My friend Sandy of Yes, I am Cheap, has mastered selling products on Amazon. If you want to learn more, I would definitely check her page out. My Wife Quit Her Job is another resource that has tons of information about starting an online store.
I prefer to sell online digital products, specifically workbooks and ebooks. They are low cost to produce and for this reason I can also price them at a low cost for my people.
Books, courses, and other resources are often called “information” products. You’re selling your knowledge to someone within a product. If you’re an expert in an area and can identify an audience, this is a great way to make extra income.
Create a website that gets traffic or social media following that loves you.
Now we’re getting into the money making options that take a little bit more time to build out.
Creating a site or blog that creates money itself doesn’t happen overnight, but it can earn you passive income. This site, for example, can make anywhere from $300 to $1,000 by itself each month without too much effort on my part.
I did put many years of work into this site to build awareness and traffic before I got to this point but it’s been worth it. The site helps me connect with people interested in personal finance and used to serve as a writing portfolio. The traffic to this site also helps me make ad and affiliate revenue. (We’ll talk about affiliates more next.)
The best way to start a site is to do a business plan beforehand. Decide who you’re helping and the topic that you’re covering. ByRegina has an awesome blog business plan here.
Promote other people’s products.
Yes, you’ve seen it all over Instagram — people promoting Fit Tea and all the other products. These celebs get paid thousands (sometimes hundreds of thousands) of dollars to promote products from other businesses. Anyone can do this including you. You build a following on your website and social media platforms. People trust you, purchase products based off of your recommendation, and you get a commission.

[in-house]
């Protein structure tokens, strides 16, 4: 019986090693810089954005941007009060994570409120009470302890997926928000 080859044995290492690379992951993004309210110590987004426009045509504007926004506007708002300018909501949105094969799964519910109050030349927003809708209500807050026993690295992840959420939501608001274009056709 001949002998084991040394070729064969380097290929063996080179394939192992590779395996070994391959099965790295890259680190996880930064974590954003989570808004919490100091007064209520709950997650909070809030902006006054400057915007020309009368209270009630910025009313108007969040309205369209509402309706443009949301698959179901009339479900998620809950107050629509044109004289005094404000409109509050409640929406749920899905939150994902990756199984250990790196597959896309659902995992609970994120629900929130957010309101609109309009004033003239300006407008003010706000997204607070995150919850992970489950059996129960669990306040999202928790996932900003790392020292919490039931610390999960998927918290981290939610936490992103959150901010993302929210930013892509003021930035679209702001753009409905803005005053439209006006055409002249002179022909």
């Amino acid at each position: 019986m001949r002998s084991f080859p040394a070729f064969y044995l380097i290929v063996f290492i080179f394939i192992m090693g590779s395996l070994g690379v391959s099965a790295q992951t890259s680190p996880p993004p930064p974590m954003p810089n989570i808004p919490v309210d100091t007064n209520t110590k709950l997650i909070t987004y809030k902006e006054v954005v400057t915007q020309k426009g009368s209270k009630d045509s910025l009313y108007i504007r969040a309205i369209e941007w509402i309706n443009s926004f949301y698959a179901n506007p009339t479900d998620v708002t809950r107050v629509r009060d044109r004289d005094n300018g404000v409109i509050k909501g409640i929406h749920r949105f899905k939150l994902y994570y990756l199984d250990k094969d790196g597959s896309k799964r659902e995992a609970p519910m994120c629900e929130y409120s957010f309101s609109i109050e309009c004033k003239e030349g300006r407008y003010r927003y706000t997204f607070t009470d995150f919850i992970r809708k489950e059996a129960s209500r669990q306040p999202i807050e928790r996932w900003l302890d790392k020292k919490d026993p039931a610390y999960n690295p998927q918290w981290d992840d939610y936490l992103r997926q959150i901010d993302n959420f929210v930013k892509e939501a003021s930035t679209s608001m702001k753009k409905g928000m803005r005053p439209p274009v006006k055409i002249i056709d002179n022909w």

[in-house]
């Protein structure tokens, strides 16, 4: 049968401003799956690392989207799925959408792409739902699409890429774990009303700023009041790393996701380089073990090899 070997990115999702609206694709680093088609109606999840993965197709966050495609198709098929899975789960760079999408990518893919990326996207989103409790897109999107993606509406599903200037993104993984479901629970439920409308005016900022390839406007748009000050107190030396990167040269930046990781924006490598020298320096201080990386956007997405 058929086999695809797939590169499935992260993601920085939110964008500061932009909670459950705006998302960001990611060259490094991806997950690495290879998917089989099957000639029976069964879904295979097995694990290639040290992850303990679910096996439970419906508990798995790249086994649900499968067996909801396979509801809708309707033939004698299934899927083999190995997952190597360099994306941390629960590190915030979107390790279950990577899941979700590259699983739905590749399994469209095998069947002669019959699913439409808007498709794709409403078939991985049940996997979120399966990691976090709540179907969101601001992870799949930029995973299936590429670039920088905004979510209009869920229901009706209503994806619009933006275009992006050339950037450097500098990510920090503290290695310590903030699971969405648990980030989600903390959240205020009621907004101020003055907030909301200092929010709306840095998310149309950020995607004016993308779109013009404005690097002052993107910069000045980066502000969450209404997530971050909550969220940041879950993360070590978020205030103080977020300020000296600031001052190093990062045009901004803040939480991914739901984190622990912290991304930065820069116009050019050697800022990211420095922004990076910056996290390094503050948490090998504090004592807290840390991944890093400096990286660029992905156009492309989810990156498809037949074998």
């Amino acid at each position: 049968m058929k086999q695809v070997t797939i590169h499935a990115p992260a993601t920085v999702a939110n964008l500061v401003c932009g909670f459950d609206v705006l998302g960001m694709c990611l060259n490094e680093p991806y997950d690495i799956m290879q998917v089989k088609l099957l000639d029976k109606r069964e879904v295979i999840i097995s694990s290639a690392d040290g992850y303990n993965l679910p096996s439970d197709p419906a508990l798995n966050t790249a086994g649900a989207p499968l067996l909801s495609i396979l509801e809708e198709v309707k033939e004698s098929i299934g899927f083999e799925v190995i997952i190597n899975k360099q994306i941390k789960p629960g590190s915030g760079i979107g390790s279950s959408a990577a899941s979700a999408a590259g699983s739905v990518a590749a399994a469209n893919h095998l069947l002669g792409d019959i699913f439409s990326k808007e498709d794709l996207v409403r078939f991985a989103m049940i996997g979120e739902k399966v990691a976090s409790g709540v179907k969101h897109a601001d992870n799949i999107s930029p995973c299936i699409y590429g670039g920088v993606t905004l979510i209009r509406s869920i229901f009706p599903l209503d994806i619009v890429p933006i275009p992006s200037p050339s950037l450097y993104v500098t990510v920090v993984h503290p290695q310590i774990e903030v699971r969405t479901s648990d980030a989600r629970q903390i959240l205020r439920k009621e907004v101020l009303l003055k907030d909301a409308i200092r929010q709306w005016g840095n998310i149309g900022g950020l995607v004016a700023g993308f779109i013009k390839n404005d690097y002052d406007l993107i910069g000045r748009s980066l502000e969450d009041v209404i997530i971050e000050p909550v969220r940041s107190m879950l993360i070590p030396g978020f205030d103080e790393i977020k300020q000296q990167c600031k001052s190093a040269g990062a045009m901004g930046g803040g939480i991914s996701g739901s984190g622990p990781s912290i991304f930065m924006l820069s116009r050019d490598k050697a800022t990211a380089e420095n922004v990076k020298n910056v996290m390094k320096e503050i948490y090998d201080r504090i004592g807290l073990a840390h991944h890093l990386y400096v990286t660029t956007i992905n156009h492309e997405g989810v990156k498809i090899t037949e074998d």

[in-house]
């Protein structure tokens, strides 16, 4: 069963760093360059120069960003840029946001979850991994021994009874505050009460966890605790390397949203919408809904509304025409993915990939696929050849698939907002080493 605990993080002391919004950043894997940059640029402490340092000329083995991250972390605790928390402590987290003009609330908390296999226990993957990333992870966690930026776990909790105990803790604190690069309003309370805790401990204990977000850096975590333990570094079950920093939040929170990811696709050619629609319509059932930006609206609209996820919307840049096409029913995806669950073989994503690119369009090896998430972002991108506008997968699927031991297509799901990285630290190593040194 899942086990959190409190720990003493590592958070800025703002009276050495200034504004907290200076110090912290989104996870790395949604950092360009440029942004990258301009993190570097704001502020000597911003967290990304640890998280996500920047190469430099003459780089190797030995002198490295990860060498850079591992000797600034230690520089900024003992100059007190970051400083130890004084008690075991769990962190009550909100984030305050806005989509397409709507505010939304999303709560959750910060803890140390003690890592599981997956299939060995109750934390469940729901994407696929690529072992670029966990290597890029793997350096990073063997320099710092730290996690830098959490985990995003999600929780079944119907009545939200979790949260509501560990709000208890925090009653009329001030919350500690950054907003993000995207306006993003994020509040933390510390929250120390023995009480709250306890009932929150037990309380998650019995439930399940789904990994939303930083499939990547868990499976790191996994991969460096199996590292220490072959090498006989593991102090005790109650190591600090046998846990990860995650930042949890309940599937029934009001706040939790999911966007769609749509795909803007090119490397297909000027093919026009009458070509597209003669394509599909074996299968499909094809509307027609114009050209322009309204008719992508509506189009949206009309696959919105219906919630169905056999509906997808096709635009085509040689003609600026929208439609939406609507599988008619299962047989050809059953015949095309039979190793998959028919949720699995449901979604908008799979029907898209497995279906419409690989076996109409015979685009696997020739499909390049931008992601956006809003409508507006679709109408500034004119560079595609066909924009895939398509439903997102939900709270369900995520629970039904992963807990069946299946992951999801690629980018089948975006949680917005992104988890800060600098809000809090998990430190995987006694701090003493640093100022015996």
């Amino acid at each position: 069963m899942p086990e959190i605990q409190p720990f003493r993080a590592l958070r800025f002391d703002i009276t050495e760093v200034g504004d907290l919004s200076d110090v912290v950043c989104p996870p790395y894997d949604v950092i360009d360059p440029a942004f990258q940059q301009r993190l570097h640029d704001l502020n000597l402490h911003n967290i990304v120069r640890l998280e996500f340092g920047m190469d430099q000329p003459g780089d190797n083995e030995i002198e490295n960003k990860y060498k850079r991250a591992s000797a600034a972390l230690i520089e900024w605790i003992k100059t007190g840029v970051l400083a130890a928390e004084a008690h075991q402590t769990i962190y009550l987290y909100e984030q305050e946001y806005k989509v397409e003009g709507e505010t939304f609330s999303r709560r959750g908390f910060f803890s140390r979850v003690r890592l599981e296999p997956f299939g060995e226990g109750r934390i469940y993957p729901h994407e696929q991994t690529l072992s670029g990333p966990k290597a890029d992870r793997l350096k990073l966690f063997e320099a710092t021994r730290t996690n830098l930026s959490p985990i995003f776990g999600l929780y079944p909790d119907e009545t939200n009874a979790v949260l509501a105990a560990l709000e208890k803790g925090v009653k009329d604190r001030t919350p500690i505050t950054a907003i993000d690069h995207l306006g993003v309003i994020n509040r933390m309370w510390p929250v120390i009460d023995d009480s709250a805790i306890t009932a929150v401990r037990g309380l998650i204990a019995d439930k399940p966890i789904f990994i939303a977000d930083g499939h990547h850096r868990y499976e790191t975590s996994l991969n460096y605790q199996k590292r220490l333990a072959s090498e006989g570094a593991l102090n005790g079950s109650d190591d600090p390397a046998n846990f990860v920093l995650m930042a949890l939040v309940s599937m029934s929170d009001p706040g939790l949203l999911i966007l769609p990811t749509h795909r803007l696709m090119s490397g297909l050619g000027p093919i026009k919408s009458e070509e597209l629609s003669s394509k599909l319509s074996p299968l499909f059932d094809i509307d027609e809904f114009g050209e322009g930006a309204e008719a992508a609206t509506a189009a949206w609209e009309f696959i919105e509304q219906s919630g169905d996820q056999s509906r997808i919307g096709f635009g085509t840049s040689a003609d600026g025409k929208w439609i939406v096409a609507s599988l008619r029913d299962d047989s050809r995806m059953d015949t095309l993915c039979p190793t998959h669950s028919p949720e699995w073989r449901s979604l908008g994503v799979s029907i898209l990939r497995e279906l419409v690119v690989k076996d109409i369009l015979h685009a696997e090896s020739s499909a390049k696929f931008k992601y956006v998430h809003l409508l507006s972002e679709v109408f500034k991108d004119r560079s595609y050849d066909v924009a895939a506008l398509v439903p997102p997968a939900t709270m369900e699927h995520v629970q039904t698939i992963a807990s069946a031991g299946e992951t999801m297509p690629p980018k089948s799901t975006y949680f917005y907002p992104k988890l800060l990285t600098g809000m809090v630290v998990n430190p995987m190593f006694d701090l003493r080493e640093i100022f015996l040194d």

The benefit of referring people to services or products that already exist as an affiliate or sponsor is that there is really no risk and less time spent on your part. By contrast, offering a service is trading time for hours. Creating products requires heavy effort on the front end and serious attention to numbers to make sure you’re profitable.
The personal finance writing and consulting part of my business requires a lot of heavy lifting. I have to research, pitch ideas, develop ideas, interview experts, edit, and much more. Promoting products I love as an affiliate takes work to build the partnership but otherwise it’s more passive.
I always suggest that on top of offering a service you focus on your own brand and creating a name for yourself. This is something that took me a little while to do but now that this aspect of my business is growing I love being able to make more passive income while I’m hard at work writing.
Experimenting is the name of the game. You will eventually find a mix of offerings that works for you. Understand that it won’t happen overnight without you consistently putting in the elbow grease. That’s why I think that a lot of the entrepreneurial climate right now does people a disservice. It makes you give up early when a breakthrough could be right around the corner. Stick to it!
Hey there, rockstar! Question for ya: